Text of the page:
As an aesthetic professional, you already know that your reputation is invaluable in terms of maintaining patient satisfaction and engendering trust among non-patients considering cosmetic surgery.
Turns out it can also boost your ranking in Google searches. In an effort to improve the quality of the results it returns, the world’s biggest search engine is now augmenting its algorithm to include the expertise people display online. The more you’re perceived as a reputable expert, the higher you’re likely to rank.
The concept is called Author Rank and it may represent the next great step in the evolution of search engine optimization. Content, as they say, is still king, but increasingly it’s going to be less about what’s been written and more about who wrote it.
In fact, you’ve probably already seen it in action. If you’ve ever conducted a Google search and noticed that some high-ranking results feature a small photo and a byline, that’s Author Rank at work. As Google’s Matt Cutts recently explained it in a Google Online Courses video:
It turns out that if you see a picture of the author, sometimes you’ll have a higher click through, and people will say, ‘Oh that looks like a trusted resource.’ So there are ways that you can participate and sort of get ready for the longer term trend of getting to know not just something was said, but who said it and how reputable they were.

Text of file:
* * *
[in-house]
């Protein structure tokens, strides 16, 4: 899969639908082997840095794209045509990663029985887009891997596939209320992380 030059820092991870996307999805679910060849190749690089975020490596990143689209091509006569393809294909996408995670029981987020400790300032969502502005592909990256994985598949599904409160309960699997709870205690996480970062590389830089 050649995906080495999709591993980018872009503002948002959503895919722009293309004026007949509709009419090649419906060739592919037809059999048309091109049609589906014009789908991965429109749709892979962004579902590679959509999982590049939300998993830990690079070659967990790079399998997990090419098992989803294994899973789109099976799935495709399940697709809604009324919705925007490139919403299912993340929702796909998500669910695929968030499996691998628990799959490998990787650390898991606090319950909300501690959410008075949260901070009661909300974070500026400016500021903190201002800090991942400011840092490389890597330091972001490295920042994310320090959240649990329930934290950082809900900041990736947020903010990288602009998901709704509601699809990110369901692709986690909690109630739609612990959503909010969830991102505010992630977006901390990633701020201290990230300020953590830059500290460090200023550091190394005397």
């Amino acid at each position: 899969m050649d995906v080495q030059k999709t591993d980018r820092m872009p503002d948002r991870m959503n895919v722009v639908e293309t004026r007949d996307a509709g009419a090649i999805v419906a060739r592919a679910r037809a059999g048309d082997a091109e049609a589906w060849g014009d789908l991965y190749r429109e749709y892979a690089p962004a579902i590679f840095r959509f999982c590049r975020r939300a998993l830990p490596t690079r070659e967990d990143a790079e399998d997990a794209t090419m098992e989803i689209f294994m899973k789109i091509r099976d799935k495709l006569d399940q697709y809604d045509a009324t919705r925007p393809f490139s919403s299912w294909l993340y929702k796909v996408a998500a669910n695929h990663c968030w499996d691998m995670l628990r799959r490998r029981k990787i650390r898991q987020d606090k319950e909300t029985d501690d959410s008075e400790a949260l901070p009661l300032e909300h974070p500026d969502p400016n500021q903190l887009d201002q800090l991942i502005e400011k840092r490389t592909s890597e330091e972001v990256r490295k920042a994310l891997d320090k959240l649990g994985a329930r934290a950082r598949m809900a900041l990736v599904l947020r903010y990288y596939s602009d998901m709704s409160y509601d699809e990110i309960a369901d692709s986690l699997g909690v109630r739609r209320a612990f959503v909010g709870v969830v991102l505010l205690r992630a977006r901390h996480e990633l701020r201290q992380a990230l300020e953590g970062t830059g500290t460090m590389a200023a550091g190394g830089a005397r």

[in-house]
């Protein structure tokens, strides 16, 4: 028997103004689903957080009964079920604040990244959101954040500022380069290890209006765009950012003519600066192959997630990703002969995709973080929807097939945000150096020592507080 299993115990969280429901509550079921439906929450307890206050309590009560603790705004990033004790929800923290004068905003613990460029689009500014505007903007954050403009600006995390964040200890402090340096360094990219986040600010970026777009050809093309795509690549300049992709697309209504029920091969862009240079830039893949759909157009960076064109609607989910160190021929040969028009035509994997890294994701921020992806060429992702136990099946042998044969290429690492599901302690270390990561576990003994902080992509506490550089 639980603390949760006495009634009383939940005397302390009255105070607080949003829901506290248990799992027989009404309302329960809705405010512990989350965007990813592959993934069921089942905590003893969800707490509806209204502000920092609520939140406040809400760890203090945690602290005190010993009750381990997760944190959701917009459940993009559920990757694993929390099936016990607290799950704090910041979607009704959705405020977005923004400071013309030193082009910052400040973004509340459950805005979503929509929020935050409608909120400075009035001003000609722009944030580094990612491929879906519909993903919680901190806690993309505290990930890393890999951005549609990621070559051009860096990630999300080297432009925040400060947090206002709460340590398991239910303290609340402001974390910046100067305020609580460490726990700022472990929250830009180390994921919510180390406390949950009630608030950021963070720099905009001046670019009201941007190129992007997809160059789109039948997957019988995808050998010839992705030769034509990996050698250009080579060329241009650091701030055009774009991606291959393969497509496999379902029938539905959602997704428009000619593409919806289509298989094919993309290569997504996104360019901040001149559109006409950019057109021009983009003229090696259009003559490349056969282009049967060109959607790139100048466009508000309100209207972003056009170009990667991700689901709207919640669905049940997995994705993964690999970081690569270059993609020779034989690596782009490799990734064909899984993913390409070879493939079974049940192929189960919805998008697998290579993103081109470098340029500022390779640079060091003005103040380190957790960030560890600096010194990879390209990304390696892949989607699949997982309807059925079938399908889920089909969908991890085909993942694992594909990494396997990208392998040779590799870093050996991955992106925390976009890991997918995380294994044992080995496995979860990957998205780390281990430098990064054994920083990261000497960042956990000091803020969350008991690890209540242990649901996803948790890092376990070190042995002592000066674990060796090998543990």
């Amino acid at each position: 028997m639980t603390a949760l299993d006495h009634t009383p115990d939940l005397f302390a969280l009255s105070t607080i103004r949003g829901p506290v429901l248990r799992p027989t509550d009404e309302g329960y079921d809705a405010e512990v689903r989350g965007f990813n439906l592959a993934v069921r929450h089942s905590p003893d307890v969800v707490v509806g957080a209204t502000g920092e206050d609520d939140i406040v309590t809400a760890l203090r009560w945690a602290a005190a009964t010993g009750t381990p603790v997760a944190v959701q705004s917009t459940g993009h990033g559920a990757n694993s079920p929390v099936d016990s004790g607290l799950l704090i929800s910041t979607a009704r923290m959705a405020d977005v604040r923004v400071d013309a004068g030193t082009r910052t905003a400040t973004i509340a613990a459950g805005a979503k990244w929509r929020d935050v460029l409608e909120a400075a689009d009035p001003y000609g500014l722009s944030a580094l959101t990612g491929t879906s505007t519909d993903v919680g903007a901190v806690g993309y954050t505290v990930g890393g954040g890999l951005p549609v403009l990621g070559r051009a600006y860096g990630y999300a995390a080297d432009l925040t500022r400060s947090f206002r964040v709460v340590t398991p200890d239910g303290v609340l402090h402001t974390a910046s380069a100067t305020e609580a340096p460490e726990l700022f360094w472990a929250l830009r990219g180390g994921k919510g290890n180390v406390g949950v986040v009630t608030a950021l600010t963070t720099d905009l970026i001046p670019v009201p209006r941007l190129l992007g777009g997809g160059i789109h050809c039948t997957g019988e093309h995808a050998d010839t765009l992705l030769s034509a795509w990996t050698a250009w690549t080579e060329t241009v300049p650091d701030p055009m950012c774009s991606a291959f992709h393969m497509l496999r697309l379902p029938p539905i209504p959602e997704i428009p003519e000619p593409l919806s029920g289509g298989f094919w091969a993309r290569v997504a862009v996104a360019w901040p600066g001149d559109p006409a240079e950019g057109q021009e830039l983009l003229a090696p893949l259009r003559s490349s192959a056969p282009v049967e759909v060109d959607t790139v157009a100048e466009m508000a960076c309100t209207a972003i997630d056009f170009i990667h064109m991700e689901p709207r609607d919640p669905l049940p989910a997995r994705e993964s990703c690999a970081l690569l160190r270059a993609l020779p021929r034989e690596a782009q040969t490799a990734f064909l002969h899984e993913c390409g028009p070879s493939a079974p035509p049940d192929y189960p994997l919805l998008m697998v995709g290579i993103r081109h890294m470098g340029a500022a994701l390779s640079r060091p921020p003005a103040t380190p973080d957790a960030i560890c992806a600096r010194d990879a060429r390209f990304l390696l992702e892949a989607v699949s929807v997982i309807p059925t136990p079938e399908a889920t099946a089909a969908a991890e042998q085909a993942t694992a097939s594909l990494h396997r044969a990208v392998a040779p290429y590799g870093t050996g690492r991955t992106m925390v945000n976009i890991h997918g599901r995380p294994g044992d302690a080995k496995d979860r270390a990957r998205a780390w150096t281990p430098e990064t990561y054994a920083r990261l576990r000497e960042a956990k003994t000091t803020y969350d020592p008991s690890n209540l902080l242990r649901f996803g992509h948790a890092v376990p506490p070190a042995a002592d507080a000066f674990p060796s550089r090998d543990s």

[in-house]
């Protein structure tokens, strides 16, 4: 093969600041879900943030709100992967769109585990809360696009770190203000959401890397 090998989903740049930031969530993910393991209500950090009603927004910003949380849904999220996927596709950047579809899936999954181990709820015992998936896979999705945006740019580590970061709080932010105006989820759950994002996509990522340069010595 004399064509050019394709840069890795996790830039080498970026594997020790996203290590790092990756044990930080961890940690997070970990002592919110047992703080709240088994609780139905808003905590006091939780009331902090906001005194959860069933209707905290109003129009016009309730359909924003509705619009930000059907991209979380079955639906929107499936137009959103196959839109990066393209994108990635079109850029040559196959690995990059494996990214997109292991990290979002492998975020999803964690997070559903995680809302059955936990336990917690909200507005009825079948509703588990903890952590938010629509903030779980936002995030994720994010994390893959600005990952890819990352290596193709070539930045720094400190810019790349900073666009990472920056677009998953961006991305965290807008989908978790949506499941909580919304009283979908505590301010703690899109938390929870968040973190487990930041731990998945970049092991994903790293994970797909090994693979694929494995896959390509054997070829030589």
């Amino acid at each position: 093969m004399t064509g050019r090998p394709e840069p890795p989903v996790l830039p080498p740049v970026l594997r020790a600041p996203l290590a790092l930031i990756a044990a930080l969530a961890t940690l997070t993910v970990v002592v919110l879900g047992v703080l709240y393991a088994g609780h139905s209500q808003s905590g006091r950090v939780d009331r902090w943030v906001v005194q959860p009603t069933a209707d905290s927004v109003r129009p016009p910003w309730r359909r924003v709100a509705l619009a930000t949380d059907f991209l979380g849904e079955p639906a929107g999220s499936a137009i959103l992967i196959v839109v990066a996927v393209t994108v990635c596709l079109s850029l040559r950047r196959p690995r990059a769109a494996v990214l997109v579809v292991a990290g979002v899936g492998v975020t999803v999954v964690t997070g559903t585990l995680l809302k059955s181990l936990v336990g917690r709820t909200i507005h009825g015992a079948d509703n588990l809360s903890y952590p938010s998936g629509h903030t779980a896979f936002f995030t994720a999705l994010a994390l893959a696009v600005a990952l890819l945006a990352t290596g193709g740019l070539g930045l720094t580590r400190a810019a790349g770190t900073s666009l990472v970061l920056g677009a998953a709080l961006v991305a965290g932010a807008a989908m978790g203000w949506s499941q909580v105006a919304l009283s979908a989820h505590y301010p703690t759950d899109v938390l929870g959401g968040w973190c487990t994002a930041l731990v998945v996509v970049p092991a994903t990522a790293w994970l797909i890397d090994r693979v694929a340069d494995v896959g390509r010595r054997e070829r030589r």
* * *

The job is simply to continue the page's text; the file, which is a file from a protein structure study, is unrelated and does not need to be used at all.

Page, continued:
At this point, the relative importance of Author Rank is unclear (and it’s unlikely that Google will ever completely reveal its secret sauce). Nevertheless, the following steps can help you prepare for the inevitable integration of search engine optimization and reputation management.
According to Google, having a Google+1 profile won’t influence your ranking in search results by itself but it’s a prerequisite for having your photo and byline show up alongside your website’s URL. Cynics will suggest that this is simply an attempt to get more Google+ users but that doesn’t negate the value of completing the process. (Besides, it’s free, so why not?)
2. Create great content for readers
As noted above, Author Rank isn’t expected to replace Google’s focus on good content; it’s designed to augment it. As a result, it’s as important as ever that your blog, social media updates and other online content go beyond generic “boilerplate.” Well-written blog posts and articles will keep people on your site longer, prompt them to comment and share — such “social signals” are also good for SEO — and spread your message to potential patients you probably wouldn’t reach otherwise.
3. Create connections with other authors
In a way, Author Rank can be seen as a visual manifestation of Google’s ongoing efforts to assign authority to online content, an effort that also includes monitoring your interactions with other high-quality sites. Guest blogging, writing LinkedIn articles and contributing to sites like RealSelf are already valuable tools of reputation management; increasingly, they’ll serve a similar role in search results.